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5-10 minutes per day


Junior / Intermediate


Large poster cardboard, art supplies


To provide visual reminders of key growth mindset concepts to support student learning and motivation in the classroom

  • Use statements that help remind students about what a growth mindset looks like:
    • “The point isn’t to get it all right away. The point is to grow your understanding step by step. What can you try next?”
    • “That feeling of math being hard is the feeling of your brain growing.”
    • “If you catch yourself saying, ‘I’m not a math person,’ just add the word ‘yet’ to the end of the sentence.”
  • Invite students to design and create a poster about the statement of their choice. Display the art in the classroom to support a welcoming, inclusive environment that inspires and promotes a positive mindset.
  • This could be done on recipe cards and kept on student desks, or as part of a journal, as a personal reminder to be gentle with ourselves as learners.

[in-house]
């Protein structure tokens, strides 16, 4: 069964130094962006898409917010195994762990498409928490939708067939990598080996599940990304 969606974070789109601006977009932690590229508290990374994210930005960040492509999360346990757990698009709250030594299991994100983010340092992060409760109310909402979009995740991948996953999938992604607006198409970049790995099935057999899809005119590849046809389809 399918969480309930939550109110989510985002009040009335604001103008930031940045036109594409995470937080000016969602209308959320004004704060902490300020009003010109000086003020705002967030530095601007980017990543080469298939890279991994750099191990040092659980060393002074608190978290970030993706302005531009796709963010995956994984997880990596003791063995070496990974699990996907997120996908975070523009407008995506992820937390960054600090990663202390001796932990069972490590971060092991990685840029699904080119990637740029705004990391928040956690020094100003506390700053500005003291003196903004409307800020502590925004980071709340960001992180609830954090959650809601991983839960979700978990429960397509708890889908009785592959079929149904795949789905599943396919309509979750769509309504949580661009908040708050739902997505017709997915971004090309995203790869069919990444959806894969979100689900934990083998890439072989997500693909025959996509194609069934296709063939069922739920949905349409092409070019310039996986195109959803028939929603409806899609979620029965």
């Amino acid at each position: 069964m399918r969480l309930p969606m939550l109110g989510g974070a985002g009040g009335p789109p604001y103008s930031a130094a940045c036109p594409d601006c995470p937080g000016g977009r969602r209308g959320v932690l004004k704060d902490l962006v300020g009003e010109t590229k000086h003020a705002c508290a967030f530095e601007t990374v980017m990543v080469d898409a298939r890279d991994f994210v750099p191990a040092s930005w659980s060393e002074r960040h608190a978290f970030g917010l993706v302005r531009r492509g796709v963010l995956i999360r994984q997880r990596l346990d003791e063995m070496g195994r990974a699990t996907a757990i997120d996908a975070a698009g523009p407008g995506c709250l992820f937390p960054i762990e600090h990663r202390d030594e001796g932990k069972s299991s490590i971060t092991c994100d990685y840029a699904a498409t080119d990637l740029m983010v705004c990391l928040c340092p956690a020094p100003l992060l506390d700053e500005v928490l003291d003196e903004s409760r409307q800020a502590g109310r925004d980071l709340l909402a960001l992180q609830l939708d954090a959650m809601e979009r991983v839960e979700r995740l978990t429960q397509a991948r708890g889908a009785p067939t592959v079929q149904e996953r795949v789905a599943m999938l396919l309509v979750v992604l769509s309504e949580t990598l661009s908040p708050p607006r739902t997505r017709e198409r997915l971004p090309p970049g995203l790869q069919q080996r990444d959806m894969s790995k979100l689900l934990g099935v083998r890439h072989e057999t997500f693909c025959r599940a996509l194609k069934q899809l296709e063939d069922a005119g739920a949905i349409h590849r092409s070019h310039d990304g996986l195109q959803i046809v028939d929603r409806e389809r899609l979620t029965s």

• Provide examples of growth mindset statements, then discuss using this mindset in daily experiences.
  • Inspirational quotes can be written on the board each morning.
  • This may be a good initial growth mindset lesson for students.

Taking a growth mindset appears to be a helpful tool for facing challenges. It provides a space for learning through difficulties, and for thriving in spite of hurdles (Dweck 2006; Dweck, 2008; Boaler, 2013). Though the evidence base is young in this area, encouraging a growth mindset seems to hold promise for reframing negative life events and inspiring positive action.

Boaler, J. (2013, March). Ability and mathematics: The mindset revolution that is reshaping education. In Forum (Vol. 55, No. 1, pp. 143-152). Symposium Journals.

Dweck, C. S. (2006). Mindset: The new psychology of success. New York: Random House.

Dweck, C. S. (2008). Mindsets and Math. Science Achievement, 2, 1-1.

God calls us to use our gifts and talents, to continue to become the best versions of ourselves, even through challenging situations.

(3c) A reflective and creative thinker who thinks reflectively and creatively to evaluate situations and solve problems.